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Economic Linkages Between the WIC Program and the Farm Sector

In fiscal 2008, the $4.6 billion of food purchased with vouchers from the Special Supplemental Nutrition Program for Women, Infants, and Children (WIC) generated $1.3 billion in farm revenue. Because WIC participants would have purchased some of these foods with their own money in the absence of the program, the net addition to farm revenue from WIC is estimated at $331 million and the net increase in full-time-equivalent farm jobs at 2,640. The study uses an Input-Output Multiplier Model to derive these estimates and assumes that recent revisions in the WIC food packages were implemented in all States in fiscal 2008.

The Relationship Between Food Insecurity, Produce Intake and Behaviors, Hemoglobin Levels, BMI, and Health Status Among Women Participating in the West Virginia WIC and WIC FMNP Programs

In the Mid-Ohio Valley Region of West Virginia, food insecure women in the West Virginia WIC program had a greater risk of depression, higher food pantry use, lower rates of reliable transportation to obtain food, and lower use of extra methods to obtain food such as hunting and fishing in comparison to their food secure counterparts in the WIC program. Women who did not participate in the West Virginia WIC FMNP program had lower produce intake related behaviors, including perceived control, enabling domain, and self-efficacy than those that did.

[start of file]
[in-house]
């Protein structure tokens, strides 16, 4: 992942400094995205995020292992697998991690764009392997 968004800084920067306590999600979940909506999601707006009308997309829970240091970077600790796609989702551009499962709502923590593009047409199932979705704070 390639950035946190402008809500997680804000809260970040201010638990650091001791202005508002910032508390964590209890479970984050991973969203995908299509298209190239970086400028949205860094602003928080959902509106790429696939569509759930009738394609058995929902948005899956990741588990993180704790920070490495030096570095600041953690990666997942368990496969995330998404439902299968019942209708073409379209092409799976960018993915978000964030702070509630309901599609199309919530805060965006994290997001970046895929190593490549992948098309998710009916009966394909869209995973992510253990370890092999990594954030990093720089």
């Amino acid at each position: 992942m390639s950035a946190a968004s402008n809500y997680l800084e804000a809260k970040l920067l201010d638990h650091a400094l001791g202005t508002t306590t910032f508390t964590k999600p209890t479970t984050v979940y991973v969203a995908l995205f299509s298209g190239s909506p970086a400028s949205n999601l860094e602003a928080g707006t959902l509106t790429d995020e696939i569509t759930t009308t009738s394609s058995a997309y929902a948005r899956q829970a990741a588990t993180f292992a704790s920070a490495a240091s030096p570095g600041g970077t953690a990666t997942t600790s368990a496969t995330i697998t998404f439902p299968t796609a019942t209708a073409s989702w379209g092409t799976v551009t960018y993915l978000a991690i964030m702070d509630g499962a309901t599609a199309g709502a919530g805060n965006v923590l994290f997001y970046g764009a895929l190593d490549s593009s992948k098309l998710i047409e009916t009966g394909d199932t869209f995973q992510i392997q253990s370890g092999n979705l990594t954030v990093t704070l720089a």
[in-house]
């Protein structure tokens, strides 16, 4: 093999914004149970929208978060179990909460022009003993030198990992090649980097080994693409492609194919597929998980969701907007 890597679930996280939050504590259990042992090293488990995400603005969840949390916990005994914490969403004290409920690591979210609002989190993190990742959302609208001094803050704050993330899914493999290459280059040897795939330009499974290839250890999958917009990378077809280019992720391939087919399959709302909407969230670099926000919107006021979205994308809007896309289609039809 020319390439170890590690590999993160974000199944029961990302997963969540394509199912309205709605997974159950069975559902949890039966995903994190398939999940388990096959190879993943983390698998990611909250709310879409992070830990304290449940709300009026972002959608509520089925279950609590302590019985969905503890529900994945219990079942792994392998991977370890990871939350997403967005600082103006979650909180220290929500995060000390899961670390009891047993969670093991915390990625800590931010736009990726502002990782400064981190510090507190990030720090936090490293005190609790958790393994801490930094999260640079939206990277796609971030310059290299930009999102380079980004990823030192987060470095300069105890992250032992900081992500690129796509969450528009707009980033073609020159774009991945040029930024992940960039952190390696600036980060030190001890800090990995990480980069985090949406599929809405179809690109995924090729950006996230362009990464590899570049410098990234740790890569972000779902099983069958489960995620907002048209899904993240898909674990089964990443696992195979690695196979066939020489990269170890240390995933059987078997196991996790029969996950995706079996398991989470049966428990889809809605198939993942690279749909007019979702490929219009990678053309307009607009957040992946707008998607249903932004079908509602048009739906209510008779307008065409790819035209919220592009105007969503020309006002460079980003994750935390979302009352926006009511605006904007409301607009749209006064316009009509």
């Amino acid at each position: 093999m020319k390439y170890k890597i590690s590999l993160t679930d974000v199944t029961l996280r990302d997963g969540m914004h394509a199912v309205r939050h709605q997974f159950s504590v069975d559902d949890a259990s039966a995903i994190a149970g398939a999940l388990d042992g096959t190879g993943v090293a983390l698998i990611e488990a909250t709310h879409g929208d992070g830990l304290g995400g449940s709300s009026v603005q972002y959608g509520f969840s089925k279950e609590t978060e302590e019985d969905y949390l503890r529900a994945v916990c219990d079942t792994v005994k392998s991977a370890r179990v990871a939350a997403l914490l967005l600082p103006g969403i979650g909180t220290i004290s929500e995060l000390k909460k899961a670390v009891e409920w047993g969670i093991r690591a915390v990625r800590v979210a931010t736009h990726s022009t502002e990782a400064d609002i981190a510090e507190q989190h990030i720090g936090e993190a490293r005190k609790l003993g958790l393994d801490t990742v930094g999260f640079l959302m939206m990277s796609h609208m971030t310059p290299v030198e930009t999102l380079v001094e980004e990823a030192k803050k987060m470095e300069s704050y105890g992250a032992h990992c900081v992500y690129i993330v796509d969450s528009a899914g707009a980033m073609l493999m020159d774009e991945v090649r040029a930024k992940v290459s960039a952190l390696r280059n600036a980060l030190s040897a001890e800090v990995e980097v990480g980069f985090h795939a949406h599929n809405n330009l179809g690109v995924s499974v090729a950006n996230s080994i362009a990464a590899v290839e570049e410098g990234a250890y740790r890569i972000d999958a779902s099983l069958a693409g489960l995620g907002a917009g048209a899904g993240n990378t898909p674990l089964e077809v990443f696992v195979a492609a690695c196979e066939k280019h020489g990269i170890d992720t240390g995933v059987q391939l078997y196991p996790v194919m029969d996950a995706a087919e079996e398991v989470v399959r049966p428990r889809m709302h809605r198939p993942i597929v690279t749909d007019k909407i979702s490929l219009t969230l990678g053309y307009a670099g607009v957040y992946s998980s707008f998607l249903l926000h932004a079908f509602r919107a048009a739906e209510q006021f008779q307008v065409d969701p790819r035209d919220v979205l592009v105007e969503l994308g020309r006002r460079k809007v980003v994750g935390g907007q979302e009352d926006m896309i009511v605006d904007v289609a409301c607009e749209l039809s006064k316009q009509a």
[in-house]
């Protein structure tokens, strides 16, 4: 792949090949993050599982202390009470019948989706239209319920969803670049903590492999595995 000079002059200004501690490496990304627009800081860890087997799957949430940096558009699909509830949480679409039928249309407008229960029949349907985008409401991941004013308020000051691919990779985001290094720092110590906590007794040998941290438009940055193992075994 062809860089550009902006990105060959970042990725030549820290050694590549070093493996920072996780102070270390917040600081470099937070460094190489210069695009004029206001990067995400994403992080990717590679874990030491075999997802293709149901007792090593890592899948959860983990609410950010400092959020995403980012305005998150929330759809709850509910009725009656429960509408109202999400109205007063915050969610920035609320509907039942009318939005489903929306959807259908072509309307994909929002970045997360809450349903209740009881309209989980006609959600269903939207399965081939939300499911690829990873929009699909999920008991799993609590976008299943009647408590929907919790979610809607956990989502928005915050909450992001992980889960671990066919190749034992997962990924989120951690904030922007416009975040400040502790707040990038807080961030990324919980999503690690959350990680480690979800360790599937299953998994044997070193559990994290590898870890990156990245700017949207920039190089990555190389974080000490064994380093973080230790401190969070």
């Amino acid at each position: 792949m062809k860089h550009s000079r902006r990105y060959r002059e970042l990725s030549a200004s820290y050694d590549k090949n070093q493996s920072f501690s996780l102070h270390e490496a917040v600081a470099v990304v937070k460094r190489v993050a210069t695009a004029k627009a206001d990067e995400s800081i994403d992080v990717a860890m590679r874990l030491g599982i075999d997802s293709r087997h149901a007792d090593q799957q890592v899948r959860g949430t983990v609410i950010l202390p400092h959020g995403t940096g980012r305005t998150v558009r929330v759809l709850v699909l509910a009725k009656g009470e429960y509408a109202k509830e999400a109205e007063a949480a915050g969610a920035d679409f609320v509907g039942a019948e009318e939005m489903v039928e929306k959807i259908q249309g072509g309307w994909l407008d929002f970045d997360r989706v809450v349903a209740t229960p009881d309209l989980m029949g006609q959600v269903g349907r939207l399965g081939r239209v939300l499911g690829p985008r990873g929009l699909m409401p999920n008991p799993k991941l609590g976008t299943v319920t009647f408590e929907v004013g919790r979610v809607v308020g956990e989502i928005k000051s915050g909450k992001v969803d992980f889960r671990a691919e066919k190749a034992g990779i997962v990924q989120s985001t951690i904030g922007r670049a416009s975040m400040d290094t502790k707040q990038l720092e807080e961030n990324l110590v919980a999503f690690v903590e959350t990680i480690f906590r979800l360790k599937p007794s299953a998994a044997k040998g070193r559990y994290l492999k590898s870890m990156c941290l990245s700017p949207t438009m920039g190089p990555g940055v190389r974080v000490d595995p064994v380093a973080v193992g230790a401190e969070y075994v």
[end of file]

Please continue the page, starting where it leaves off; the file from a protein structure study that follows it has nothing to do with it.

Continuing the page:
A randomized controlled trial of nutrition education to promote farmers’ market fruit and vegetable purchases and consumption among women enrolled in the Special Supplemental Nutrition Program for Women, Infants and Children (WIC): rationale and design of the WIC Fresh Start program

WFS participants consumed more fruit (2.7 cups/day) but less vegetables (1.4 cups/day) than did women nationwide (1.1 and 1.4 cups/day, respectively; P <0.01). Although participants consumed recommended amounts of fruit, their vegetable intake was below recommended levels.